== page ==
RALEIGH, N.C. (WNCN) – Certain employees within the state’s Department of Health and Human Services had a deadline Thursday to be fully vaccinated against COVID-19, but officials with the agency said it could be weeks before they release information on how many have complied.

In late July, DHHS announced that employees in 14 state-run health care facilities must receive the COVID-19 vaccine unless they qualify for an exemption, noting more than 75 percent of employees subject to the mandate already were vaccinated. In three facilities it was already over 90 percent, DHHS noted.

Other state employees under the authority of Gov. Roy Cooper (D) have the option of either getting the vaccine or being tested regularly.

It was unclear Thursday what percentage of DHHS employees subject to the mandate had complied.

“As with any HR policy, those out of compliance shall be subject to disciplinary action, up to and including dismissal, for unacceptable personal conduct,” wrote DHHS spokesperson Kelly Haight in an email. “As the HR process is finalized, we will have a total number of compliant employees to share in the coming weeks.”

Sekia Royall works at the O’Berry Neuro-Medical Treatment Center in Goldsboro and is president of the North Carolina Public Service Workers Union UE Local 150.

She said her group supports the mandate though some of her co-workers have told her it should remain a choice.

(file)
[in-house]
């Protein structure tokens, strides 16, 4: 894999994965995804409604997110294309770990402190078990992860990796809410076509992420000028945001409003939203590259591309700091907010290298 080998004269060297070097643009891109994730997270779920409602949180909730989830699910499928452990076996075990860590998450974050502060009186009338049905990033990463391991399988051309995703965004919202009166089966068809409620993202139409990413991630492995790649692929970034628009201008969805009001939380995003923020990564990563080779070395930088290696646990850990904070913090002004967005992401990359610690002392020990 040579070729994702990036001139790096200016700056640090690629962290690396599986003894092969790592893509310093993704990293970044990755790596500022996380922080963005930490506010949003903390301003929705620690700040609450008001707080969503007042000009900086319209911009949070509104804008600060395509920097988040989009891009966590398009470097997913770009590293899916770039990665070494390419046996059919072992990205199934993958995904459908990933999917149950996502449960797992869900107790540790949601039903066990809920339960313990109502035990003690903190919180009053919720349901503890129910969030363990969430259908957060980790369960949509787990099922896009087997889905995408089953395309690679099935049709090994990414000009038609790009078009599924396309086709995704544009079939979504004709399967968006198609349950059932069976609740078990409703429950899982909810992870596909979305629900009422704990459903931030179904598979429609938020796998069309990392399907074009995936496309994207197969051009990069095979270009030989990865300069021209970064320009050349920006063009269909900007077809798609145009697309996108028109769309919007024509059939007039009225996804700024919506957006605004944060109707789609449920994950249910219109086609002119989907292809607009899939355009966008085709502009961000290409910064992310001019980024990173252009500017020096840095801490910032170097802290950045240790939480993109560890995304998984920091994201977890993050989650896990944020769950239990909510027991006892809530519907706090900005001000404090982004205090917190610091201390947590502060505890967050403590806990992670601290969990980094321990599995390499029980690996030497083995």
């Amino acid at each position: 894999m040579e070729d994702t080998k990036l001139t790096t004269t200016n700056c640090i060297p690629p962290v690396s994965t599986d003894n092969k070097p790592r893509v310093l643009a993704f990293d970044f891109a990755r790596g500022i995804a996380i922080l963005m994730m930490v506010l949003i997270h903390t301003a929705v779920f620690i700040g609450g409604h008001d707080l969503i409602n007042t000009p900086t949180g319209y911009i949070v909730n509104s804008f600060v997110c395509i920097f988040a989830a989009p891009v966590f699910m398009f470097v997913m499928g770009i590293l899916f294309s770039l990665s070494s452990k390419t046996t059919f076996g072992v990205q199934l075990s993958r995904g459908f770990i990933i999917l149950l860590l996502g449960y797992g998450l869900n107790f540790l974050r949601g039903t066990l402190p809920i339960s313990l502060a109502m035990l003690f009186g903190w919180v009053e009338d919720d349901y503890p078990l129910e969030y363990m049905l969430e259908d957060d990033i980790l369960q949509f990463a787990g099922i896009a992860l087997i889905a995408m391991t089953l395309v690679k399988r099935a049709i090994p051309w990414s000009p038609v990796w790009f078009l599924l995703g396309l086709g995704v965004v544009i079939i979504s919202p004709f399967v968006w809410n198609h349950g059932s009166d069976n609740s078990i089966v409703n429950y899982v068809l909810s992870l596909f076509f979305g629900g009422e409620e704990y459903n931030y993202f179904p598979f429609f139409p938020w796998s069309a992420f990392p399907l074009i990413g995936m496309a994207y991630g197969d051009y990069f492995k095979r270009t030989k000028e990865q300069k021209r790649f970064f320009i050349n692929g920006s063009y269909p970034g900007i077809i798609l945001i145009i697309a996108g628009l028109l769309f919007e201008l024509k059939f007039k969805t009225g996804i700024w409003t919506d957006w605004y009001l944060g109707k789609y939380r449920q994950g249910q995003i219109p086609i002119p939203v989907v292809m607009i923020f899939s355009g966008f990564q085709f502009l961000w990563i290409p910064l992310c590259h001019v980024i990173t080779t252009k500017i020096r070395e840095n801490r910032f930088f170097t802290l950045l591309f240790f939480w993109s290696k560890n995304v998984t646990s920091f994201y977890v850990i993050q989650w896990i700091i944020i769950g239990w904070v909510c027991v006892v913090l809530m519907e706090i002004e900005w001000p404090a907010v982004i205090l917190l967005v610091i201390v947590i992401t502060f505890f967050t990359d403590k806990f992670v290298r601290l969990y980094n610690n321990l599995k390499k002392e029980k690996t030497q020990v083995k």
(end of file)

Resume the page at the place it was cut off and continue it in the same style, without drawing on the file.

“Some people don’t mind the vaccine but they don’t like the fact that the state is mandating them to do so,” she said. “The more people that get vaccinated, the better everyone else will be and be safe.”

Gov. Roy Cooper (D) visited a pharmacy in Raleigh Thursday where he and DHHS Chief Medical Officer Dr. Betsey Tilson got their flu shots and called on more people to get the COVID-19 vaccine.

“The numbers are continuing to go up. We are looking at what the consequences will be for employees that do not do that. But, we are using this time to convince people that this is something they should do,” he said.

When asked if he would consider mandates for additional state employees to be vaccinated, he said, “All of those options are on the table. And there will be consequences at the end of the day, certainly, for people who refuse testing and refuse to verify vaccinations.”

The state Office of Human Resources released updated data Thursday on employees subject to the Governor’s vaccination and testing requirements showing that 69 percent are fully vaccinated. For the state as a whole, 64 percent of adults are fully vaccinated.